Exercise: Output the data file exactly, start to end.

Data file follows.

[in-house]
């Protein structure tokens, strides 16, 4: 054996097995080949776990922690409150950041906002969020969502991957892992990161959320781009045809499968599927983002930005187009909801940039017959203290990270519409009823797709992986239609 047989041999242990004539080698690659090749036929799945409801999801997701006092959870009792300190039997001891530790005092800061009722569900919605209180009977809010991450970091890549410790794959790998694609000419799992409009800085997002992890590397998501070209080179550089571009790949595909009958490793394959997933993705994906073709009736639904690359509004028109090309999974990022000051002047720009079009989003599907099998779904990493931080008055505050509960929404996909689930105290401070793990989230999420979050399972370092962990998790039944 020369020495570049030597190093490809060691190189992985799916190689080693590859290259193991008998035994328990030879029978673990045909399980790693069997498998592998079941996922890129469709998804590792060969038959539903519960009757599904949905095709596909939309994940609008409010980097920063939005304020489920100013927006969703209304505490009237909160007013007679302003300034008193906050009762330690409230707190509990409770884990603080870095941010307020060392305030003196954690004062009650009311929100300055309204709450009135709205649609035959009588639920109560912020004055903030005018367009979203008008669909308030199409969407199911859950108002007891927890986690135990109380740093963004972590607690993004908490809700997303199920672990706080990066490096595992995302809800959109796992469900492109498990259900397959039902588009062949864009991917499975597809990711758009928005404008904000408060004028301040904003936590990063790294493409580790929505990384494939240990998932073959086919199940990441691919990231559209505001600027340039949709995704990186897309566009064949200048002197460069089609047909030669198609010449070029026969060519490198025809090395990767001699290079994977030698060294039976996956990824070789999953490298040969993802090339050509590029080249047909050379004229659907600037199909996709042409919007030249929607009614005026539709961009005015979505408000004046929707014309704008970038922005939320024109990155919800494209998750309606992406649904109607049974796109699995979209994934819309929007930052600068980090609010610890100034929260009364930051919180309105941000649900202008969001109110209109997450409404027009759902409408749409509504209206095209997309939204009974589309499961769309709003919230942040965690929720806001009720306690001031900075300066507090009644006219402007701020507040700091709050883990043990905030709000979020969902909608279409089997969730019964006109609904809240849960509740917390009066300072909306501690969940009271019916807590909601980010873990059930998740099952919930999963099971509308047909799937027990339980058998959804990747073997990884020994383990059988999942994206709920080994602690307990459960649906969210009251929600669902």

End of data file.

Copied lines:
[in-house]
């Protein structure tokens, strides 16, 4: 054996097995080949776990922690409150950041906002969020969502991957892992990161959320781009045809499968599927983002930005187009909801940039017959203290990270519409009823797709992986239609 047989041999242990004539080698690659090749036929799945409801999801997701006092959870009792300190039997001891530790005092800061009722569900919605209180009977809010991450970091890549410790794959790998694609000419799992409009800085997002992890590397998501070209080179550089571009790949595909009958490793394959997933993705994906073709009736639904690359509004028109090309999974990022000051002047720009079009989003599907099998779904990493931080008055505050509960929404996909689930105290401070793990989230999420979050399972370092962990998790039944 020369020495570049030597190093490809060691190189992985799916190689080693590859290259193991008998035994328990030879029978673990045909399980790693069997498998592998079941996922890129469709998804590792060969038959539903519960009757599904949905095709596909939309994940609008409010980097920063939005304020489920100013927006969703209304505490009237909160007013007679302003300034008193906050009762330690409230707190509990409770884990603080870095941010307020060392305030003196954690004062009650009311929100300055309204709450009135709205649609035959009588639920109560912020004055903030005018367009979203008008669909308030199409969407199911859950108002007891927890986690135990109380740093963004972590607690993004908490809700997303199920672990706080990066490096595992995302809800959109796992469900492109498990259900397959039902588009062949864009991917499975597809990711758009928005404008904000408060004028301040904003936590990063790294493409580790929505990384494939240990998932073959086919199940990441691919990231559209505001600027340039949709995704990186897309566009064949200048002197460069089609047909030669198609010449070029026969060519490198025809090395990767001699290079994977030698060294039976996956990824070789999953490298040969993802090339050509590029080249047909050379004229659907600037199909996709042409919007030249929607009614005026539709961009005015979505408000004046929707014309704008970038922005939320024109990155919800494209998750309606992406649904109607049974796109699995979209994934819309929007930052600068980090609010610890100034929260009364930051919180309105941000649900202008969001109110209109997450409404027009759902409408749409509504209206095209997309939204009974589309499961769309709003919230942040965690929720806001009720306690001031900075300066507090009644006219402007701020507040700091709050883990043990905030709000979020969902909608279409089997969730019964006109609904809240849960509740917390009066300072909306501690969940009271019916807590909601980010873990059930998740099952919930999963099971509308047909799937027990339980058998959804990747073997990884020994383990059988999942994206709920080994602690307990459960649906969210009251929600669902």